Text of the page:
Welcome to the Year of the Rabbit!
Feb 3, 2023
It is almost exactly three years ago that I wrote to the ISF community to report on steps being taken to manage what we anticipated was a temporary disruption to normal school operations. The Hong Kong Education Bureau announced at the end of January 2020 that face-to-face classes were to be suspended for 14 days in response to the rapid transmission of COVID-19. The tone and content of official communication at that time was that this was a short-term intervention and we all expected to be back to normal in a few weeks. The lessons learned during the SARS pandemic in the early months of 2003 were invoked to give hope to all that the threat posed by this new virus would quickly dissipate.
Writing now in early February 2023, it is easy to look back with perfect hindsight at our naivete in the early days of the COVID-19 pandemic. We had little expectation that global movement would cease, a ‘work from home’ culture would take root around the world, dynamic quarantine requirements added unavoidable delay, expense, and complexity to any planning for international travel, Polymerase Chain Reaction (PCR) tests would determine where and when we could travel, masks would become a central visible feature of our daily personal protective equipment (PPE), daily Rapid Antigen Tests (RAT) would become a part of our morning routine before leaving home for school, and even within Hong Kong, our vaccination status would serve to allow or restrict our movement. As the various ‘waves’ of COVID contagion pass through the community, we developed a heightened sensitivity to daily case counts, recovery rates, and close contact policies. For most of us, these past three years have at times seemed surreal.
The personal cost of the pandemic cannot be ignored. Hardship and tragedy have touched many families around the world. There are now visible reminders of just how many of us have been affected in many parts of the world. The images below are from the National COVID memorial in London; each heart represents the loss of a friend or relative. The human cost has been enormous and will be seen as a phenomenon that will define a generation for most nations.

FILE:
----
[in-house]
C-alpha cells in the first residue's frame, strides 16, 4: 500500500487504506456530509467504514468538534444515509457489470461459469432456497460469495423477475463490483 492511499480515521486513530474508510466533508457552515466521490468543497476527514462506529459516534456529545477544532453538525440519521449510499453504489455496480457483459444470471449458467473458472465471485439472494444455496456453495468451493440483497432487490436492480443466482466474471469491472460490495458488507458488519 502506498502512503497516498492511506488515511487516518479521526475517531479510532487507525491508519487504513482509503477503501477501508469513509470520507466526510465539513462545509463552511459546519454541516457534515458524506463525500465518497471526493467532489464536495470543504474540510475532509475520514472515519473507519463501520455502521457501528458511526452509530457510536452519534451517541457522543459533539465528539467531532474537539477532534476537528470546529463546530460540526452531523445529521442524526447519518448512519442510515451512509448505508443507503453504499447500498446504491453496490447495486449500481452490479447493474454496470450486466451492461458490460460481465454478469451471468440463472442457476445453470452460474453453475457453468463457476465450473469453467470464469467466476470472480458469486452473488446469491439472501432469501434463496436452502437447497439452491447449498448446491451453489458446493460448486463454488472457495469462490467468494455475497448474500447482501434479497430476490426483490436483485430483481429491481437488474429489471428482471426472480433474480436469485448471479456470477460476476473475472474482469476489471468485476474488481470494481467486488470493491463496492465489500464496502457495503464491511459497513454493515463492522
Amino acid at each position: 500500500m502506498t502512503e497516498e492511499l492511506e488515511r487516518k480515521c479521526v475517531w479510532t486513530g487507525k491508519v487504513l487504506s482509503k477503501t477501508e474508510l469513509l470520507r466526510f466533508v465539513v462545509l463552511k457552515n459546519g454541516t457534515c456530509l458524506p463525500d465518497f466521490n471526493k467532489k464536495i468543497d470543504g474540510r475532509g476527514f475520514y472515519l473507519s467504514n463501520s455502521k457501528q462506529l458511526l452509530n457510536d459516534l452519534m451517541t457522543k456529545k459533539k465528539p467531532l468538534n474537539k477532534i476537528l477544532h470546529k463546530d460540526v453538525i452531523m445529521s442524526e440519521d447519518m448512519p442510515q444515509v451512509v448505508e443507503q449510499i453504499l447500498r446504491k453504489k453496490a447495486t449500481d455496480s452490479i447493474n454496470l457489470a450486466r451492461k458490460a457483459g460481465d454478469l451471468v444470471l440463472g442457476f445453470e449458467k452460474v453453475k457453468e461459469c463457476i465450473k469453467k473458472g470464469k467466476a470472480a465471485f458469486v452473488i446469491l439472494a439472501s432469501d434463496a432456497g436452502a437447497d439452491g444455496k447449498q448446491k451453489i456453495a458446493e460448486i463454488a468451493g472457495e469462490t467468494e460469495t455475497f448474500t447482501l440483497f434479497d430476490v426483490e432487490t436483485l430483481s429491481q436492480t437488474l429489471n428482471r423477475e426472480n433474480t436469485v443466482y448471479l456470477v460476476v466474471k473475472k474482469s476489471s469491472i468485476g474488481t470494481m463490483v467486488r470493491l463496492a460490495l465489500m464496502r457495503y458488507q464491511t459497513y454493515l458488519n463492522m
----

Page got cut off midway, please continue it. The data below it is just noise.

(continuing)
At the start of a new year, there are promising signs all around us. Quarantine restrictions have been lifted, international travel is slowly resuming, many of the social measures designed to keep us apart have been removed, national borders have opened to allow for the resumption of movement between countries, schools and other community institutions are ‘moving on’, and testing regimes have been dropped or modified. Hong Kong schools are now returning to normal, with some children experiencing full-day, face-to-face classes for the first time in their young lives. While we are still mindful of the need to take steps to protect our personal health and hygiene, there is a ‘sea change’ that points more clearly to a post-COVID world.
At ISF, we look forward to the second half of the year with optimism seasoned with a healthy dose of experientially derived caution. The last three years have taught us just how vulnerable we are to microscopic adversaries. In a rapidly evolving natural ecosystem, we must at all times remain sensitive to our health and wellbeing.
I wish each member of the ISF community a year full of health and wellness above all other considerations. Our recent history offers compelling evidence just how important this is to each of us!
Dr. Malcolm Pritchard
Head of School